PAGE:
Feature

The golden age of cruising

Cunard’s Queen Mary 2, the biggest and most opulent passenger ship afloat, recently joined the world’s growing fleet of cruise ships. Why are millions of people now spending their holidays at sea?

How popular is cruising?
About 10 million people worldwide took cruises last year—up from 1.4 million in 1980. Passengers spent a total of $12 billion for their berths, making cruising the fastest-growing form of leisure travel. More than 200 cruise ships now ply the seas, and the 22 major cruise lines are rapidly adding new ships to their fleets, including nine new behemoths in the coming year. These ships—ranging in size from 180 passengers to floating cities carrying more than 3,000—stop at more than 1,800 ports and destinations, including Caribbean islands, European cities, Alaska, and the South Pacific. No longer do cruises appeal only to a select few demographic groups—the “newly wed, overfed, or nearly dead,” as the old adage goes. It’s estimated that 15 percent of North Americans have taken to the sea on a cruise.

Why the boom?
In decades past, a cruise ship was primarily a leisurely means to cross an ocean. Today, the cruise is the destination. People have come to see cruises as the no-hassle holiday: Once on board, your only decision for a week is whether to eat four meals a day or five. Passengers are plied with food and alcohol around the clock, right up to the midnight buffet, as they visit a variety of ports. Depending on their interests, passengers can cruise to the doorstep of Mayan ruins, in Central America; loll on the beaches of a variety of Caribbean islands; see orcas off the coast of Alaska; or sail up the Yangtse river, in China. Wherever they go, passengers know they need not worry about local travel arrangements or foreign languages. The largest ships, such as the 21-story-tall Queen Mary 2, offer such diversions as multiple swimming pools, basketball courts, driving ranges, rock-climbing walls, kiddie parties, ice rinks, and Vegas-type revues. As an additional lure, many cruise lines now have theme voyages: gay cruises, kosher cruises, nude cruises, murder mysteries at sea, and floating conventions devoted to subjects ranging from vintage wines to astronomy.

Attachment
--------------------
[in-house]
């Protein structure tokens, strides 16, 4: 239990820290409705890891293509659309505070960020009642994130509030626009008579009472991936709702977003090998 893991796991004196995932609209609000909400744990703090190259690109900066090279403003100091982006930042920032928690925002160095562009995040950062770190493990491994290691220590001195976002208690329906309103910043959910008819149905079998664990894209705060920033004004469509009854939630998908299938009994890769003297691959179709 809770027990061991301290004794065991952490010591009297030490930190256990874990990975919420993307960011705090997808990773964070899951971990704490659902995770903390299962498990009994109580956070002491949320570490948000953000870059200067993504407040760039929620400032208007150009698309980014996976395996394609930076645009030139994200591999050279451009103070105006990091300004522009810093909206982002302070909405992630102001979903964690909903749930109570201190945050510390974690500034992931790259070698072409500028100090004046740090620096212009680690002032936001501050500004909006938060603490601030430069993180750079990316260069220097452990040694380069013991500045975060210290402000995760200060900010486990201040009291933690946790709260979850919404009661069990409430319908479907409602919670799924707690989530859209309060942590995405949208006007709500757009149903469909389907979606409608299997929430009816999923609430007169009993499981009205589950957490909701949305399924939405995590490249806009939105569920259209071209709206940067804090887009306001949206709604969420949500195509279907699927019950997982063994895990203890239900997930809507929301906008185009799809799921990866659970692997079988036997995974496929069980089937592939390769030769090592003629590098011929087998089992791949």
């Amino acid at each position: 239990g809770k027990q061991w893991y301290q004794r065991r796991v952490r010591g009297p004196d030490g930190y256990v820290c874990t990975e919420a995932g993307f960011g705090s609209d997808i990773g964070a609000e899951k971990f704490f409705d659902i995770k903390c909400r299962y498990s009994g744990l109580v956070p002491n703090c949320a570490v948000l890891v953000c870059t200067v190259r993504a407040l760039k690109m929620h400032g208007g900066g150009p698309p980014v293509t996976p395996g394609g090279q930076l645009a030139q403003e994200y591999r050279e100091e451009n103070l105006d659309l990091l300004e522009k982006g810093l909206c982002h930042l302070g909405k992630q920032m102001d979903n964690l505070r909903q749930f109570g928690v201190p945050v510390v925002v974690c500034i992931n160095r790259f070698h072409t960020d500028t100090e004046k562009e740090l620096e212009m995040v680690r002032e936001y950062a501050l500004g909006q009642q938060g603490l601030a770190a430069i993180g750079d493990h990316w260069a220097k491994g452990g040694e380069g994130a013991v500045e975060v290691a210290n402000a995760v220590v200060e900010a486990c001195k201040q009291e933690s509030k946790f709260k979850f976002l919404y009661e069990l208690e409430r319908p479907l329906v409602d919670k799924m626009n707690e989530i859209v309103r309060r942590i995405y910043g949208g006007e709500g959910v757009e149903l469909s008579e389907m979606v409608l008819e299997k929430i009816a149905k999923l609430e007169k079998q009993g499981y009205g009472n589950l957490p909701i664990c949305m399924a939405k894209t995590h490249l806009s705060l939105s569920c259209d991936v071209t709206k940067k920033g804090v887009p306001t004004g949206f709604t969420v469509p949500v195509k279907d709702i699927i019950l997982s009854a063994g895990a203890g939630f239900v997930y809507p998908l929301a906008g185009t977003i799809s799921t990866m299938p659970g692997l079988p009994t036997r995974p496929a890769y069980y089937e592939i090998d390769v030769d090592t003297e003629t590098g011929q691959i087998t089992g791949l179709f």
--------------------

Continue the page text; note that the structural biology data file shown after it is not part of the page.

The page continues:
When did cruising start?
The luxurious ocean liners of the early 20th century were the precursors of today’s cruise ships. From the early 1900s to 1940, rival carriers like Cunard and White Star built huge, glittering steel flagships to cross the Atlantic, including White Star’s Titantic, Germany’s Imperator, and France’s Normandie. Britain, France, Germany, and the U.S. competed to build the biggest and plushest ocean liner; they also battled to win the coveted Blue Riband, for the fastest transatlantic crossing. Then came World War II, and German U-boats brought an abrupt halt to transatlantic cruising. After the war, the Andrea Doria, the France, and the United States revived the mystique of the liners. But in the 1960s, the advent of the much faster Boeing 707 and other long-distance jets made ocean liners seem obsolete. By 1970, only four percent of travelers were crossing the Atlantic by boat.

How was cruising reborn?
Travel historians credit two men—Norwegian shipowner Knud Kloster and Miami travel entrepreneur Ted Arison. In the 1960s, Kloster was shuttling sun-starved Britons to Lisbon and Gibraltar on his 457-foot pleasure vessel Sunward, but was having trouble attracting enough passengers to make money. At the same time, Arison was developing a Miami-to-Jamaica cruise business, and decided that he needed a much bigger boat. Arison called Kloster and said, “You’ve got a ship, I’ve got passengers. We could put them together, and we’d have a cruise line.” Kloster agreed, and the two formed the Norwegian Caribbean Line. On Dec. 19, 1966, the Sunward left Miami on its maiden voyage to the Bahamas, with more than 500 passengers. Imitators quickly followed, buoyed by the carefree atmosphere of the swinging ’60s and ’70s. The whole industry got a major boost from the sitcom The Love Boat, which helped create cruising’s image as a casual, often naughty way to frolic away a week or two.

Is that image accurate?
Not all the time. For the past two years, cruise ships have been plagued by outbreaks of stomach flu and other viral illnesses. Between 1994 and 2001, there were fewer than 10 outbreaks of illnesses aboard cruise ships annually. That number rose to 24 in 2002, and 26 last year (still a small portion of the thousands of cruises). The Centers for Disease Control and Prevention says the ships themselves are not at fault; passengers carry the viruses aboard, which then spread easily in close quarters, as hundreds of people pass cash back and forth, touch slot-machine handles, lean on table tops, and make direct personal contact. On some cruises, hundreds of passengers and crew have succumbed, spending most of their time at sea vomiting, groaning in their bunks, or camped out on the toilet. Kathy Wolack and her family were on one such “cruise from hell,” a Disney-themed trip aboard the Disney Magic. When she made it back to port, a wan Wolack said, “We saw the doctor more than we saw Mickey Mouse.”

The trouble with floating cities

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